Incredible advances have also happened in the terrestrial field in fuel cells with autos coming out this year from many manufacturers. Taking that a step forward to closed loop fuel cells, we now have, almost off the shelf, high power density systems that will allow mining (fuel cells are already moving into this field on Earth), regolith moving, transportation, and manufacturing.

The Goal, Industrial Development on the Moon

On the Earth, industries that use a vacuum generate tens of billions of dollars worth of product every year. This vacuum is generated here on the Earth and is expensive in terms of capital equipment and operational costs. Figure 9 shows some of the products generated by this industry:

Figure 9: Vacuum Market and Products Globally6

While at least in the near term the export of manufactured products from the Moon to the surface of the earth is not practical, the research and development that can be done in this environment can feed back to terrestrial process improvement in the vacuum industry, just as experiments in zero gravity on the Shuttle and ISS have fed back into the terrestrial biotechnology and other markets.
This was the dream of Ruzic when he wrote his book. Figure #10 shows the lunar industrial manufacturing complex he envisioned:

Figure 9: Lunar Manufacturing Facility Based on Ruzic Patent for the Cryostat

Neil Ruzic was the editor of the industry magazine Industrial Research. He had far more than a passing knowledge about what was possible with industrial processes in vacuum. In fact, the James Webb telescope could not function with Neil Ruzic’s work. He invented and patented the Cryostat. For his purposes the bowls in the image on the left are cryostats that allowed precise temperature control to foster advanced in-vacuum materials processing mass production.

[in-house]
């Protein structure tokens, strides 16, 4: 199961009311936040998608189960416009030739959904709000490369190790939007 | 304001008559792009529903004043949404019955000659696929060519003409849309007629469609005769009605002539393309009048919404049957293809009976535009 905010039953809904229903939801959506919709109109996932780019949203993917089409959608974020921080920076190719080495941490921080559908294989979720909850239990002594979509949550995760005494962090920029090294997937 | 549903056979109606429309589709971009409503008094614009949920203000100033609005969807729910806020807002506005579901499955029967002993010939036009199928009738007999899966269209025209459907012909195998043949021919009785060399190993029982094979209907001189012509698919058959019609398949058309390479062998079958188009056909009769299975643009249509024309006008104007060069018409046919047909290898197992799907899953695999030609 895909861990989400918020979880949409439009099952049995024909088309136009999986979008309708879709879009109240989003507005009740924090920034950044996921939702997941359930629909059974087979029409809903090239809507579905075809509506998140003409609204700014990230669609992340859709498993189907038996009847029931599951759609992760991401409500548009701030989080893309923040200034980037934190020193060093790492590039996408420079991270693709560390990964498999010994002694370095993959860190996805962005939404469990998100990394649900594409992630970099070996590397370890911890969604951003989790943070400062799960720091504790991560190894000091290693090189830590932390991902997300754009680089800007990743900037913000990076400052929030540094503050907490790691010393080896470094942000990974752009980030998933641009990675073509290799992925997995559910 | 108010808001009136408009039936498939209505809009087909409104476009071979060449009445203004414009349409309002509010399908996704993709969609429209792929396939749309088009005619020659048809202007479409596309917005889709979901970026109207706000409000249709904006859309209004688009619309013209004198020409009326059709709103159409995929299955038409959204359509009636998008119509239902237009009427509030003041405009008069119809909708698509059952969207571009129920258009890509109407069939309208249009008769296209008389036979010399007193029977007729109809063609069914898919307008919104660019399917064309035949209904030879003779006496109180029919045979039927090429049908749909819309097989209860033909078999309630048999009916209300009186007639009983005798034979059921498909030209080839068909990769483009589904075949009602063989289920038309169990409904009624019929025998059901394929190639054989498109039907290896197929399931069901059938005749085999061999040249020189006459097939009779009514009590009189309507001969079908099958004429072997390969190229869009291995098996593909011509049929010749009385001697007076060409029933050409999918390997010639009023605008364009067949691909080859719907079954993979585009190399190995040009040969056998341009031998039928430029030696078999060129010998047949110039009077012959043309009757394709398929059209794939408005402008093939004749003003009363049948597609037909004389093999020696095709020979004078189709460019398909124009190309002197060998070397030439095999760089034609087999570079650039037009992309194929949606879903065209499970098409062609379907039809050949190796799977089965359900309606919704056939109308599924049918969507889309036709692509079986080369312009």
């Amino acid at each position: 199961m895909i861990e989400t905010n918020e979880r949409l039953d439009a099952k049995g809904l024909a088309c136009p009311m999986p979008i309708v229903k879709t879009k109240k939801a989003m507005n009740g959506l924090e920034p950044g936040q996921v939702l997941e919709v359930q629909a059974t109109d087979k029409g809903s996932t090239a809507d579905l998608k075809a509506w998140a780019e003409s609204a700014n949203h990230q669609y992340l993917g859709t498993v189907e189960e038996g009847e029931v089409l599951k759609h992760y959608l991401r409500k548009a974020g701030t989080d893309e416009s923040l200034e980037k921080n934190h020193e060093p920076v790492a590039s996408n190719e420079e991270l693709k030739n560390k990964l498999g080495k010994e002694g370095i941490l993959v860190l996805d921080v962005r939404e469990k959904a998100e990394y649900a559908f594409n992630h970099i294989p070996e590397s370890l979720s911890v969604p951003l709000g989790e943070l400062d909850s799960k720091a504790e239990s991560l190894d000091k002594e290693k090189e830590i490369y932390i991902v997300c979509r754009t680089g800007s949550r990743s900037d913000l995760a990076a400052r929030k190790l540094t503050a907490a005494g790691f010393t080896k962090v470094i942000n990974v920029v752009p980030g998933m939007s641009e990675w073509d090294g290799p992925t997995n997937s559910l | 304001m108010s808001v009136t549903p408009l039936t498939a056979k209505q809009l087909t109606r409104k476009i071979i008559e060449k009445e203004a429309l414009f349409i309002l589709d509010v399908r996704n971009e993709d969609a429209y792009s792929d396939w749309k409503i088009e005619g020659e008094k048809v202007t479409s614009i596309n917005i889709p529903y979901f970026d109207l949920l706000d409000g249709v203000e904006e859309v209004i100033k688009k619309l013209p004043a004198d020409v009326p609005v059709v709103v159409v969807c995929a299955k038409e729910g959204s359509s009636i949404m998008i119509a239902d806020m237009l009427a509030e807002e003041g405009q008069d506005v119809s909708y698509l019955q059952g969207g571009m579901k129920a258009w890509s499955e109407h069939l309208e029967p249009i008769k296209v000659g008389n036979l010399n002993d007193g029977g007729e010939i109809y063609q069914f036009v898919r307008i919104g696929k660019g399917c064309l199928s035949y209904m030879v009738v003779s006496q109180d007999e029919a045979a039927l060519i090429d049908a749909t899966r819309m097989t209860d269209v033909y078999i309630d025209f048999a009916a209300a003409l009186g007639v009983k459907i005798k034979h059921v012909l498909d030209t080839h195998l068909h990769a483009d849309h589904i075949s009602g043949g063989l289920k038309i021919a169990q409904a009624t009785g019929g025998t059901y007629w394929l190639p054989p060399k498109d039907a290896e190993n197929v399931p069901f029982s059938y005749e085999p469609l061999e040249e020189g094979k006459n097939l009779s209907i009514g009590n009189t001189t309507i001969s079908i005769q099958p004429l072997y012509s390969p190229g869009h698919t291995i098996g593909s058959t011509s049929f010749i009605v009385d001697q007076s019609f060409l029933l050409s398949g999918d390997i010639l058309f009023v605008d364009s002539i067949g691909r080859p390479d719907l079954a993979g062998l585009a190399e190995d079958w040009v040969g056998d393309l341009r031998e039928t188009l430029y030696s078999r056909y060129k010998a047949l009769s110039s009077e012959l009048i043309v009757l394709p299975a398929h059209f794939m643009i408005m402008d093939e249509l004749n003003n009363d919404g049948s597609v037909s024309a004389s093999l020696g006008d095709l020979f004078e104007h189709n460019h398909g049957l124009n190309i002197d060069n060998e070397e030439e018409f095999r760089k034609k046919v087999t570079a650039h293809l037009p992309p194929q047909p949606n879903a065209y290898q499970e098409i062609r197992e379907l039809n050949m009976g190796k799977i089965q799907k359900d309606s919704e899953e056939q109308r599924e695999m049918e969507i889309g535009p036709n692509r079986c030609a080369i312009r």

This is just the beginning. Advanced spacecraft and systems should not be built on the Earth and then launched on rattling rockets bludgeoning their way through the atmosphere. The medical community has delineated the risks to crews in sending them to Mars due to radiation exposure. This has more to do with the limitations of designing a vehicle to the last ounce of performance rather than to accomplish a mission. A lunar built vehicle can be lofted into lunar orbit with a single stage to orbit cargo vehicle (first demonstrated in July of 1969 on the Moon, still not there on the Earth). Figure 10 shows one such vehicle, designed in the 1980’s for the Moon:

Figure 10: Lunar Cargo and Human Lander, Circa 1989 (Paul Hudson Art)

These landers and their cargos can be built and launched without regard to aerodynamics. The energy to get to orbit is 1/81th of the energy that it takes to get something from the Earth into orbit. It’s time to free ourselves of the limitations of a geocentric mindset that proclaims that we must have a beast of a launch vehicle to loft large payloads built on the Earth. That was our grandfathers space program.

Ruzic expanded his vision for a lunar industrial future in his book “Where The Winds Sleep” in 1970. He foresaw Apollo expanded methodically from exploration sorties, to antarctic-style bases, followed by industrial utilization morphing eventually into colonies and a unique lunar civilization – all before the middle of the 21st century. Using local resources – especially as we know how to do things today, this is not at all unrealistic – techically. We could have been in the midst of this now had we not been diverted in the 70s.

The Practical Benefits of Lunar Industrialization

After reading the above grandiose prose you may ask what does this have to do with bringing practical day to day benefits to the American taxpayer? The problem that has always stifled industrialization has been transportation costs. Today with our technical abilities in manufacturing we can offload a majority of the “uphill” costs to the Moon via local resources. With an industrial infrastructure under development, research in vacuum manufacturing can accelerate rapidly. New alloys, new MEM’s devices, new semiconductor technologies will all play a part. However, the biggest direct value will be in systems.